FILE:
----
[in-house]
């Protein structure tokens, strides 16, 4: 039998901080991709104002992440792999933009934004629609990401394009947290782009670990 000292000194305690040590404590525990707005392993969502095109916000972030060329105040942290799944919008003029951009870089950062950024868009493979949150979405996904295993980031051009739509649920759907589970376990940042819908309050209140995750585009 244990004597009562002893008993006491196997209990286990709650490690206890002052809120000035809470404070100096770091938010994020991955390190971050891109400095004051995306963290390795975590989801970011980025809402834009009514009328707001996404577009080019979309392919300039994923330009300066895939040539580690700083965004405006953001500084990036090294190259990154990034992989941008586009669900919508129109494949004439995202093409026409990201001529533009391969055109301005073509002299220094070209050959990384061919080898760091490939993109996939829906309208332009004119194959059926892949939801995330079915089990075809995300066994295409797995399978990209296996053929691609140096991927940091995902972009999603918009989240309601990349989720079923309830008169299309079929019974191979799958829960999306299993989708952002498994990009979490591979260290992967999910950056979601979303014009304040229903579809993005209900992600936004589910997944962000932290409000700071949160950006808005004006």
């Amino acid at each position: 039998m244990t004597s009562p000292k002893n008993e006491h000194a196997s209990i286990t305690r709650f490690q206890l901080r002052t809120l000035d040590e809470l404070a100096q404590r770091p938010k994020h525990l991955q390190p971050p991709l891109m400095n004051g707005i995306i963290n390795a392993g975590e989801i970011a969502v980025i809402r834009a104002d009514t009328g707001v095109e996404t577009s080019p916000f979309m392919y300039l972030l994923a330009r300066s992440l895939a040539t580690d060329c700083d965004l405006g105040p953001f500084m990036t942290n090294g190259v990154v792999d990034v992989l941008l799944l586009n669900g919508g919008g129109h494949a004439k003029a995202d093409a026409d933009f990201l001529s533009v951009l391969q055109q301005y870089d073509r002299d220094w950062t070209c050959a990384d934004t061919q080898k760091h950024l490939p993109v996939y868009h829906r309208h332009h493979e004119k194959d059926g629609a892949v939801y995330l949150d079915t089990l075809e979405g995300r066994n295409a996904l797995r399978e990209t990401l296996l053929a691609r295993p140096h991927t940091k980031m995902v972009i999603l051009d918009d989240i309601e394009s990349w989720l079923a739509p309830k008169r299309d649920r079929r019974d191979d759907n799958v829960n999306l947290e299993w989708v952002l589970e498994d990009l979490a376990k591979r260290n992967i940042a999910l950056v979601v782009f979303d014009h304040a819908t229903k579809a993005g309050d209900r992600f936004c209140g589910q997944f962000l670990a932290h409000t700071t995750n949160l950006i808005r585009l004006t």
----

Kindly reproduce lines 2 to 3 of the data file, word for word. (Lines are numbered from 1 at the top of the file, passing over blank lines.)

């Protein structure tokens, strides 16, 4: 039998901080991709104002992440792999933009934004629609990401394009947290782009670990 000292000194305690040590404590525990707005392993969502095109916000972030060329105040942290799944919008003029951009870089950062950024868009493979949150979405996904295993980031051009739509649920759907589970376990940042819908309050209140995750585009 244990004597009562002893008993006491196997209990286990709650490690206890002052809120000035809470404070100096770091938010994020991955390190971050891109400095004051995306963290390795975590989801970011980025809402834009009514009328707001996404577009080019979309392919300039994923330009300066895939040539580690700083965004405006953001500084990036090294190259990154990034992989941008586009669900919508129109494949004439995202093409026409990201001529533009391969055109301005073509002299220094070209050959990384061919080898760091490939993109996939829906309208332009004119194959059926892949939801995330079915089990075809995300066994295409797995399978990209296996053929691609140096991927940091995902972009999603918009989240309601990349989720079923309830008169299309079929019974191979799958829960999306299993989708952002498994990009979490591979260290992967999910950056979601979303014009304040229903579809993005209900992600936004589910997944962000932290409000700071949160950006808005004006």
């Amino acid at each position: 039998m244990t004597s009562p000292k002893n008993e006491h000194a196997s209990i286990t305690r709650f490690q206890l901080r002052t809120l000035d040590e809470l404070a100096q404590r770091p938010k994020h525990l991955q390190p971050p991709l891109m400095n004051g707005i995306i963290n390795a392993g975590e989801i970011a969502v980025i809402r834009a104002d009514t009328g707001v095109e996404t577009s080019p916000f979309m392919y300039l972030l994923a330009r300066s992440l895939a040539t580690d060329c700083d965004l405006g105040p953001f500084m990036t942290n090294g190259v990154v792999d990034v992989l941008l799944l586009n669900g919508g919008g129109h494949a004439k003029a995202d093409a026409d933009f990201l001529s533009v951009l391969q055109q301005y870089d073509r002299d220094w950062t070209c050959a990384d934004t061919q080898k760091h950024l490939p993109v996939y868009h829906r309208h332009h493979e004119k194959d059926g629609a892949v939801y995330l949150d079915t089990l075809e979405g995300r066994n295409a996904l797995r399978e990209t990401l296996l053929a691609r295993p140096h991927t940091k980031m995902v972009i999603l051009d918009d989240i309601e394009s990349w989720l079923a739509p309830k008169r299309d649920r079929r019974d191979d759907n799958v829960n999306l947290e299993w989708v952002l589970e498994d990009l979490a376990k591979r260290n992967i940042a999910l950056v979601v782009f979303d014009h304040a819908t229903k579809a993005g309050d209900r992600f936004c209140g589910q997944f962000l670990a932290h409000t700071t995750n949160l950006i808005r585009l004006t």